My daughter has her DNA, her fingerprints and her photo taken. These will be on record forever.(1) I ask if I can have a copy of the photo:
‘For Facebook’ I joke, inappropriately.
No we can’t have a copy. The policeman and policewoman are the ones who called me. I apologize again for not believing them. The policeman, who has already admitted to me that he smoked dope at 13, replies:
Oh it’s really common. I rang one father and asked him to come down to the station and he refused saying his son was asleep in bed. I had to insist several times that he went to look himself. He did look. Came back to the phone and said he’d be down in five minutes.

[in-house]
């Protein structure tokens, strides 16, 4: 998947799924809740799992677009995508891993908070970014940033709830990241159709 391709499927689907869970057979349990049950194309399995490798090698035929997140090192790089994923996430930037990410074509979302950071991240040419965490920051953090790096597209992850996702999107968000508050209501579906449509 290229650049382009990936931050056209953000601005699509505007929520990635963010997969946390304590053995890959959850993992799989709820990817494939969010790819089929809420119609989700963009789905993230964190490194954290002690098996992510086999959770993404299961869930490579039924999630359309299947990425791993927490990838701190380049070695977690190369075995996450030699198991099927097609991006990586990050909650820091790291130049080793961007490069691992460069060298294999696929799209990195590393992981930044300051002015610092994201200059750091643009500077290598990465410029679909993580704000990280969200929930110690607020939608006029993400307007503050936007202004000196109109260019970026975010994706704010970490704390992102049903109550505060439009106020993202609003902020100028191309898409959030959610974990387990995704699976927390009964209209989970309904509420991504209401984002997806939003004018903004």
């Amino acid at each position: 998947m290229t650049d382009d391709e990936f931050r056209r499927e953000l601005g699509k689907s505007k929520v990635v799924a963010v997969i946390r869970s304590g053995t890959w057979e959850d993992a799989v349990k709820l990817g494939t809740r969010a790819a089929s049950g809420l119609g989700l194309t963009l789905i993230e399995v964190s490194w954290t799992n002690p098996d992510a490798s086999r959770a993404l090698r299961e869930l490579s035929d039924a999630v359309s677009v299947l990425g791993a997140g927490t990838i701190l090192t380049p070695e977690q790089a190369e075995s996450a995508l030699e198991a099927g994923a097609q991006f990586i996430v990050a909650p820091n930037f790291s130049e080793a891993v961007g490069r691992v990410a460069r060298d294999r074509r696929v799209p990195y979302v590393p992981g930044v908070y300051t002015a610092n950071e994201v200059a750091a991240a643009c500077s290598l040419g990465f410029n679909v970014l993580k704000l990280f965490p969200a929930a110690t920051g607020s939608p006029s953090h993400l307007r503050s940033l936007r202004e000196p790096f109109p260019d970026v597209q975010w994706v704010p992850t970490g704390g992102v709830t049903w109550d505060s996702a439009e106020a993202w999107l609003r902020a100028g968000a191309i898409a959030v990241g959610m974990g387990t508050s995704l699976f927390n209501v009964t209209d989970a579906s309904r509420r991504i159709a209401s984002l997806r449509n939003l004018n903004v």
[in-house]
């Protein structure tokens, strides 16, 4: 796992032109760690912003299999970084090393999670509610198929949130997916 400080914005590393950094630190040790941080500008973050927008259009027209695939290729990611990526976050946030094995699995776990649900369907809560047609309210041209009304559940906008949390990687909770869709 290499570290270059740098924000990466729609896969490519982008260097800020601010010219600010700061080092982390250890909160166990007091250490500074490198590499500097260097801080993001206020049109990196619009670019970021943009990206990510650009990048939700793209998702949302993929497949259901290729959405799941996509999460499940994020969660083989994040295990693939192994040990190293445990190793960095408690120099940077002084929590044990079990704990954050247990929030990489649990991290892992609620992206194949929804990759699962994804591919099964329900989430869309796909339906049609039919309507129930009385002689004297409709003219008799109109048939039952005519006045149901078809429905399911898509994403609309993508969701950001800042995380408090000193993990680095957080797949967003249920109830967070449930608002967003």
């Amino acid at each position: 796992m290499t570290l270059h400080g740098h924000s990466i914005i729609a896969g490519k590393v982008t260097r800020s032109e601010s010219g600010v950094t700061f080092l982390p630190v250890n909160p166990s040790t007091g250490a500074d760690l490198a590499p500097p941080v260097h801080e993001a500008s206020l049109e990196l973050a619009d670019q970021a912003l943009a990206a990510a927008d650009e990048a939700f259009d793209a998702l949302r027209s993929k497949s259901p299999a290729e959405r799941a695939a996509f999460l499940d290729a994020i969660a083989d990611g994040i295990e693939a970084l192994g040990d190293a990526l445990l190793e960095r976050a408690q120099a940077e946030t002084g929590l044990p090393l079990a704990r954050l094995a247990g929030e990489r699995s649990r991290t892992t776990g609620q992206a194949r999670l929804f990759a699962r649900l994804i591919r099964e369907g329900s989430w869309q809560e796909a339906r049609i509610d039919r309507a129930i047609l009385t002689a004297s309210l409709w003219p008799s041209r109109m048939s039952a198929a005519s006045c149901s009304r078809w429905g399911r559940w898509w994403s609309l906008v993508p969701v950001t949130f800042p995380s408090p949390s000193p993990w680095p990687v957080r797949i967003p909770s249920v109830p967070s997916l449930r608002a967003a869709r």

We wait on a bench for a while. I tell my daughter that I won’t be telling grandma and grandpa. For the first time she shows emotion:
Oh thank you, she exhales, with pent-up relief.
It’s significant that they are the people whose disapproval counts most. I can’t blame her. I’m scared of them too… which is why I’m not telling them.
Were you smoking this this afternoon in R place?
Did you know that it is cannabis?
Do you know that cannabis is illegal?
Have you smoked cannabis before?
Yeah. Two or three times.
Where? with friends or at home?
(I stiffen, thinking oh shit. Cos up to now I’ve been playing the good mother. But the truth is, on occasion, I will smoke the odd joint. Not often and I don’t buy it. Many of my friends smoke. They’ve smoked at my house. I’ve smoked joints with friends at my house. Don’t drop me in it, I’m thinking silently, to my daughter.)
Er, with friends and stuff, she says. Phew.